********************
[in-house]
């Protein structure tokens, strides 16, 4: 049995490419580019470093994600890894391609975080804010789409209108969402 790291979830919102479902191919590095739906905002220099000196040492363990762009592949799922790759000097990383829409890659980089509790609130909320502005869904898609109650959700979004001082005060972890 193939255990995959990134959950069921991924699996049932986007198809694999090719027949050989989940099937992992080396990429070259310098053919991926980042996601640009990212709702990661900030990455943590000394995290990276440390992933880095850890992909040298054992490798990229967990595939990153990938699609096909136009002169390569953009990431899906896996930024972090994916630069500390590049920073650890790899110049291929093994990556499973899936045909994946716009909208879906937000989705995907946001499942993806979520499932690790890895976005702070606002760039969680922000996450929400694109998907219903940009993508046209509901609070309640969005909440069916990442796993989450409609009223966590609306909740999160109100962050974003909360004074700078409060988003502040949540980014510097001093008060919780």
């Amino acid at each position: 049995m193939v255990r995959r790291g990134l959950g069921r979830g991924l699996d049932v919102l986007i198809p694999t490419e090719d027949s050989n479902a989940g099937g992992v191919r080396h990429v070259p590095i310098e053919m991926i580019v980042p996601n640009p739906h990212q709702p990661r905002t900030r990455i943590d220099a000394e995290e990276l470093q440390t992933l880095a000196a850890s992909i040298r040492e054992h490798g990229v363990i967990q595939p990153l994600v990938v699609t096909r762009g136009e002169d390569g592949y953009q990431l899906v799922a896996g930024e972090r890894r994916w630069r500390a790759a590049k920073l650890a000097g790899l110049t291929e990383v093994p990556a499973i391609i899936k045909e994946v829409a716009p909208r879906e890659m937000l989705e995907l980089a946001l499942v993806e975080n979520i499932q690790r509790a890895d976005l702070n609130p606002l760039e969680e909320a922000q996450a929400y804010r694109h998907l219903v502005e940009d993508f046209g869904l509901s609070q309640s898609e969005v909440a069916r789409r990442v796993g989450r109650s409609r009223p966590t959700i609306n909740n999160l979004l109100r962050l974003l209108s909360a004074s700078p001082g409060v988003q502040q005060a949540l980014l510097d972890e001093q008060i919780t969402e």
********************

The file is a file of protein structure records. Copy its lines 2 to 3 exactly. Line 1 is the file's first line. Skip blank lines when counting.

């Protein structure tokens, strides 16, 4: 049995490419580019470093994600890894391609975080804010789409209108969402 790291979830919102479902191919590095739906905002220099000196040492363990762009592949799922790759000097990383829409890659980089509790609130909320502005869904898609109650959700979004001082005060972890 193939255990995959990134959950069921991924699996049932986007198809694999090719027949050989989940099937992992080396990429070259310098053919991926980042996601640009990212709702990661900030990455943590000394995290990276440390992933880095850890992909040298054992490798990229967990595939990153990938699609096909136009002169390569953009990431899906896996930024972090994916630069500390590049920073650890790899110049291929093994990556499973899936045909994946716009909208879906937000989705995907946001499942993806979520499932690790890895976005702070606002760039969680922000996450929400694109998907219903940009993508046209509901609070309640969005909440069916990442796993989450409609009223966590609306909740999160109100962050974003909360004074700078409060988003502040949540980014510097001093008060919780």
């Amino acid at each position: 049995m193939v255990r995959r790291g990134l959950g069921r979830g991924l699996d049932v919102l986007i198809p694999t490419e090719d027949s050989n479902a989940g099937g992992v191919r080396h990429v070259p590095i310098e053919m991926i580019v980042p996601n640009p739906h990212q709702p990661r905002t900030r990455i943590d220099a000394e995290e990276l470093q440390t992933l880095a000196a850890s992909i040298r040492e054992h490798g990229v363990i967990q595939p990153l994600v990938v699609t096909r762009g136009e002169d390569g592949y953009q990431l899906v799922a896996g930024e972090r890894r994916w630069r500390a790759a590049k920073l650890a000097g790899l110049t291929e990383v093994p990556a499973i391609i899936k045909e994946v829409a716009p909208r879906e890659m937000l989705e995907l980089a946001l499942v993806e975080n979520i499932q690790r509790a890895d976005l702070n609130p606002l760039e969680e909320a922000q996450a929400y804010r694109h998907l219903v502005e940009d993508f046209g869904l509901s609070q309640s898609e969005v909440a069916r789409r990442v796993g989450r109650s409609r009223p966590t959700i609306n909740n999160l979004l109100r962050l974003l209108s909360a004074s700078p001082g409060v988003q502040q005060a949540l980014l510097d972890e001093q008060i919780t969402e």